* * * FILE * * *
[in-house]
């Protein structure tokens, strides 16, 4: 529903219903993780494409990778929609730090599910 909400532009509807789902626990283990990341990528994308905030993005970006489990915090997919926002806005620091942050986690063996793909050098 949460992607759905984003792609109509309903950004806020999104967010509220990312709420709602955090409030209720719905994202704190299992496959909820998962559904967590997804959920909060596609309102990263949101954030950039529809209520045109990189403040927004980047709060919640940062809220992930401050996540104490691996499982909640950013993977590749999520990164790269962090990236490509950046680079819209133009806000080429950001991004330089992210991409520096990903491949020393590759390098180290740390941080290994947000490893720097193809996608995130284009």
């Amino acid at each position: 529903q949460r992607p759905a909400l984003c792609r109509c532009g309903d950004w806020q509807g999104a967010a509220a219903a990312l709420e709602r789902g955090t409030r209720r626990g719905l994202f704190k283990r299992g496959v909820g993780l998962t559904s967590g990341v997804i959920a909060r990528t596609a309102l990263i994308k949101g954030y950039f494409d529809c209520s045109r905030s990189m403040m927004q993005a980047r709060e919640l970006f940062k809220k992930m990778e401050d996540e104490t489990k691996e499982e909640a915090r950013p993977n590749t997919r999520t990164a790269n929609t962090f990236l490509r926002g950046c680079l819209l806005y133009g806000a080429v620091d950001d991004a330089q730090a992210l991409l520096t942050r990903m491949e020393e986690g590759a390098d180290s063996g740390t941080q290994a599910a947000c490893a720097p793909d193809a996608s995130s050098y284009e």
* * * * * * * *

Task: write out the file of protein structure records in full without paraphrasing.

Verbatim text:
[in-house]
């Protein structure tokens, strides 16, 4: 529903219903993780494409990778929609730090599910 909400532009509807789902626990283990990341990528994308905030993005970006489990915090997919926002806005620091942050986690063996793909050098 949460992607759905984003792609109509309903950004806020999104967010509220990312709420709602955090409030209720719905994202704190299992496959909820998962559904967590997804959920909060596609309102990263949101954030950039529809209520045109990189403040927004980047709060919640940062809220992930401050996540104490691996499982909640950013993977590749999520990164790269962090990236490509950046680079819209133009806000080429950001991004330089992210991409520096990903491949020393590759390098180290740390941080290994947000490893720097193809996608995130284009």
């Amino acid at each position: 529903q949460r992607p759905a909400l984003c792609r109509c532009g309903d950004w806020q509807g999104a967010a509220a219903a990312l709420e709602r789902g955090t409030r209720r626990g719905l994202f704190k283990r299992g496959v909820g993780l998962t559904s967590g990341v997804i959920a909060r990528t596609a309102l990263i994308k949101g954030y950039f494409d529809c209520s045109r905030s990189m403040m927004q993005a980047r709060e919640l970006f940062k809220k992930m990778e401050d996540e104490t489990k691996e499982e909640a915090r950013p993977n590749t997919r999520t990164a790269n929609t962090f990236l490509r926002g950046c680079l819209l806005y133009g806000a080429v620091d950001d991004a330089q730090a992210l991409l520096t942050r990903m491949e020393e986690g590759a390098d180290s063996g740390t941080q290994a599910a947000c490893a720097p793909d193809a996608s995130s050098y284009e």